|TR 11:00-12:15||Insight Lab / Shure Studio||Eric Field [firstname.lastname@example.org]|
In September 1854, London experienced a severe epidemic of cholera. By creating graphics that mapped the information available in a clear and spatial manner, Dr. John Snow was able to identify the cause and stop the disease.1
In January 1986, the space shuttle Challenger exploded during launch due to a failure of O-rings under low temperature. Had the data - which was available - simply been presented differently, the launch may arguably not have occured, saving the craft and crew.1
This is a class about information visualization.
We live in a world rich with information. This course concentrates on the identity and role of information in our environs: in language, in the buildings and cities that we inhabit, in our expanding communications networks, and in the tools and technologies we create to help us navigate, understand, and collaborate on the problems that we face.
Science and technology, including the building sciences, environmental sciences, and political sciences, make a ton of information available to us. We can model, map, and simulate almost anything, and produce multitudes of data.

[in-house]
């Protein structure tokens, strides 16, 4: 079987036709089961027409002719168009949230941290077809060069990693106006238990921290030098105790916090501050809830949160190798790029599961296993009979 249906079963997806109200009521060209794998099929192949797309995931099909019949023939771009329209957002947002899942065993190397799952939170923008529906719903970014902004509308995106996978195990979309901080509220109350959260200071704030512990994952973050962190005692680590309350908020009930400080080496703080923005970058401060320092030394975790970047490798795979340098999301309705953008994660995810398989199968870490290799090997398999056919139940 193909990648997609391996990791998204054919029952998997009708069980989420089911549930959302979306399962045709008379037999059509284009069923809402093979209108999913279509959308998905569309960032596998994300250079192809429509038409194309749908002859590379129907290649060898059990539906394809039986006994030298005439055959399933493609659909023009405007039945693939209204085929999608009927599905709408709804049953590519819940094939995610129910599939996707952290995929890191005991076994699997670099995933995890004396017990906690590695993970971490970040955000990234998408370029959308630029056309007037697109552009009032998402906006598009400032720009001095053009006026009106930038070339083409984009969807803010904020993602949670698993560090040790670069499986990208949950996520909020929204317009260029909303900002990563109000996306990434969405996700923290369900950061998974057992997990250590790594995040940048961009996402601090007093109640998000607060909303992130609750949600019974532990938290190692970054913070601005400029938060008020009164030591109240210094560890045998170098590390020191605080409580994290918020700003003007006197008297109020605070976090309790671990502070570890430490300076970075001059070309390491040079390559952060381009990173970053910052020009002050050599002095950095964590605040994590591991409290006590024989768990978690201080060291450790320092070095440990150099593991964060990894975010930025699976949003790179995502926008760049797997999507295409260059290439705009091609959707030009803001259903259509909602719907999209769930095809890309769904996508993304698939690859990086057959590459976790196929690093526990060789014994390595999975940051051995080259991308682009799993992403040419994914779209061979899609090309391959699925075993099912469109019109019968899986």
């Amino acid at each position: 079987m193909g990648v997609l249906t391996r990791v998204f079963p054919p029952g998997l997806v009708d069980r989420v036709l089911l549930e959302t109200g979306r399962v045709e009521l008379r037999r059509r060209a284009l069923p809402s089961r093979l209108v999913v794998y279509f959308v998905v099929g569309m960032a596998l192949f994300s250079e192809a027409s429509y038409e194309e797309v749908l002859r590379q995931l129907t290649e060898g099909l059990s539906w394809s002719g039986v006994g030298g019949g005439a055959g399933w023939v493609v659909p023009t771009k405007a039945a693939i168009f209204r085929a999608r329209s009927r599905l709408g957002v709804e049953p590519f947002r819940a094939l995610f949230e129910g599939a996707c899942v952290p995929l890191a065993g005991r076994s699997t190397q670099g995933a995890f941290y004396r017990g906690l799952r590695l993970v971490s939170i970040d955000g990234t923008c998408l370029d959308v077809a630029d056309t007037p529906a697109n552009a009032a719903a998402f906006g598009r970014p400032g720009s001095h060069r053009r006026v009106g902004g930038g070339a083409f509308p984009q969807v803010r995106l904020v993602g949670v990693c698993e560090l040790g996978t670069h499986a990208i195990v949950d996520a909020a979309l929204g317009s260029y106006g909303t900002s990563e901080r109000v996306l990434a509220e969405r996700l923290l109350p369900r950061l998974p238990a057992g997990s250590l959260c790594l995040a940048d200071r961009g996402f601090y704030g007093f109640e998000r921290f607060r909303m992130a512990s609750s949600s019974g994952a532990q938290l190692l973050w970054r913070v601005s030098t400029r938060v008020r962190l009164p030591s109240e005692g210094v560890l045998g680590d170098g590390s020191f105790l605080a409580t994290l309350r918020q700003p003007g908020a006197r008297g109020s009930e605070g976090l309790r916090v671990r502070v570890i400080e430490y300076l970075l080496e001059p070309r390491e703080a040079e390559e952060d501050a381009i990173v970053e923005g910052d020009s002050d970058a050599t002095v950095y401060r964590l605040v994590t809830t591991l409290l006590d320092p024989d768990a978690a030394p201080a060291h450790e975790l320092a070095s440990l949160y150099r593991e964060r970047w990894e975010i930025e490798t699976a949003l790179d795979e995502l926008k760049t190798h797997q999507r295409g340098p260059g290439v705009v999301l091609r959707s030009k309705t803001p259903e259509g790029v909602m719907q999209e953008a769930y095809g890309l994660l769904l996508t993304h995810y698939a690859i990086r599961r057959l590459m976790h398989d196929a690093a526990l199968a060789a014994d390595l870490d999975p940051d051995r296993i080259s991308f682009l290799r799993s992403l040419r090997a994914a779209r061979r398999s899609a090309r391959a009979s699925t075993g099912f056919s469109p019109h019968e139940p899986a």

But most of us don't understand data. We need to see it. We need to visualize it - contextualize it, draw its relationships, and envision the scenarios surrounding it - to make effective decisions. Too often, though data is available, we don't use it or misuse it, because it lacks context and meaning to understand. We understand better if we make it visual.
This class is about using information to construct visual and spatial thinking - to find, indeed invent, approaches toward seeing, envisioning, and understanding - to make better informed decisions about the problems of our world. To do this we will study - and make - useful, compelling and beautiful information visualizations.
With a dual focus on craft and content, this course will look both practically and theoretically at how we build information, why, and how we use and populate it in our world. We will study language, graphics, and urban form as dialects of `Information Space`, while we work with paper-based and interactive web-based graphical information tools as a technical vehicle to build new architectures and interfaces that use, visualize, and analyze information well.
Our case study and research focus for this semester will be visualizing problems of energy, through the lens of natural, economic, cultural, and human behavioral pressures. We will develop tools and visualizations to help people better understand global and local challenges, and how to potentially change impacts.
1 Edward Tufte, Visual Explanations